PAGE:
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How to Convey Your Value at Work, for Real

The workplace can be tough. Making headway with managers can seem as hard as climbing Kilimanjaro. Naysayers lurk around the corner, too likely to denigrate your ideas, and career opportunities can seem few and far between.

During a recent NextGen session entitled “Communicating Your Value in the Workplace,” GovLoop offered point-by-point guidance for people trying to overcome those challenges and unlock what they can offer their agencies.

Love Rutledge, a federal employee and podcast host, said that first and foremost, employees need to understand their environments — “There’s always a backdrop of political drama,” she said — and figure out where their supervisors are in the agency’s food chain.

People need to surround themselves with creative thinkers and workplace producers and be willing to do less desirable tasks at times. That doesn’t mean cleaning out the office refrigerator every week; it simply means taking on substantive jobs that seem less interesting. Looking for a how-to roadmap? Here’s what Rutledge had to say, as well as how attendees answered our poll questions about their work environments.

Before Pitching an Idea:

  • Be sure to articulate the problem you want to solve and the skills you (specifically) offer
  • Ensure that you understand all steps involved in implementation
  • Talk to naysayers in advance to preempt their criticisms — since “every organization has its group of curmudgeons” willing to itemize past failures
  • Come to the discussion with a bit of humility (and patience)
  • Ensure that what you’re pitching ties into the organization’s overall mission

Take on a New Role:

  • Realize that what made you successful at one level may not be as crucial at a higher rank (where “soft skills” rather than Excel know-how, for instance, are more important)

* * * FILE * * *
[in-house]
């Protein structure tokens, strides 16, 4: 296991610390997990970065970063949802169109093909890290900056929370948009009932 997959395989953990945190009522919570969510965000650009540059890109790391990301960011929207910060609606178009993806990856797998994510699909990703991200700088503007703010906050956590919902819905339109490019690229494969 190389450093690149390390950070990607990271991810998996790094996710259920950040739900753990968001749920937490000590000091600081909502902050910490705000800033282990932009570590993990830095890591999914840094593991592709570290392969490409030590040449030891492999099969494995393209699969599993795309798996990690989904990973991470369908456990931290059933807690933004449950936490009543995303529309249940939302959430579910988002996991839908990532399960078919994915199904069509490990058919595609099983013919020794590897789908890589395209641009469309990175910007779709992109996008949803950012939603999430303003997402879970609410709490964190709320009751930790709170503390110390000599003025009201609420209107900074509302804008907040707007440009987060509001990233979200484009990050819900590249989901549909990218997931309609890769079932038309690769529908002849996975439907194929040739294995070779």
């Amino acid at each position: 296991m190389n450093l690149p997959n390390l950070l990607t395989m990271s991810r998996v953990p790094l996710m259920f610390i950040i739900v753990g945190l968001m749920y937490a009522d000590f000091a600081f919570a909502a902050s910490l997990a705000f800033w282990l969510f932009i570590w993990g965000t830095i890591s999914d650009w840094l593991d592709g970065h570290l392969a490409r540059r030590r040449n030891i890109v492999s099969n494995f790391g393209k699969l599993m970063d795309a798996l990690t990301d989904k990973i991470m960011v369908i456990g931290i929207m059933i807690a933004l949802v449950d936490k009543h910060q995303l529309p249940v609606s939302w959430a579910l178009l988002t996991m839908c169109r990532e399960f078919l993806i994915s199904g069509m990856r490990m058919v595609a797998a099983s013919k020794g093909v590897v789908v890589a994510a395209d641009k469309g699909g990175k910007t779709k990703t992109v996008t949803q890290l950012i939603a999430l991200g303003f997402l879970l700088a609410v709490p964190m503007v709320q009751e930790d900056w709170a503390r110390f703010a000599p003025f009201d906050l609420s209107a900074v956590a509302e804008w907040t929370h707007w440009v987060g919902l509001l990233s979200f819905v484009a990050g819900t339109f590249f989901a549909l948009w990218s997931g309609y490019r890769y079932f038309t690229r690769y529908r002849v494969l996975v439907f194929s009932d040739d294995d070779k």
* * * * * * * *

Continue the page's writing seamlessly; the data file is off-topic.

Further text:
• Ask senior leaders about their roads to success (most people are happy to talk about themselves)
  • Develop organic mentoring relationships with people “who’ve walked a path you admire”
  • Let people know you’re ready to do more

Talk about Growth Areas:

  • Find out what your supervisor thinks your developmental needs are, but talk outside the rigid annual review process
  • Enter the conversation with a sense of curiosity 
  • Create an individual development plan laying out opportunities you’re interested in and their costs/timelines
  • Be able to tie your educational interests with the agency’s mission 
  • Understand that training can be as simple as reading a book or talking to an expert

Interacting with Peers Is Critical Because It Can:

  • Help you understand whether you have accurate perceptions of your manager
  • Make you more visible, which is useful when aiming for career advancement
  • Allow you to use lateral connections to get ideas across when higher-ups don’t help

Rutledge said that employees struggling to get noticed in government should take comfort: It usually takes three, four, five attempts before ideas break through. After all, she commented, “The bureaucracies that we work in are known for rejecting good ideas.”

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Interested in more professional development content? Check out our upcoming NextGen Government Virtual Training Summit.

This article originally appeared on January 6, 2022.

Image by JESHOOTS on pexels.com 

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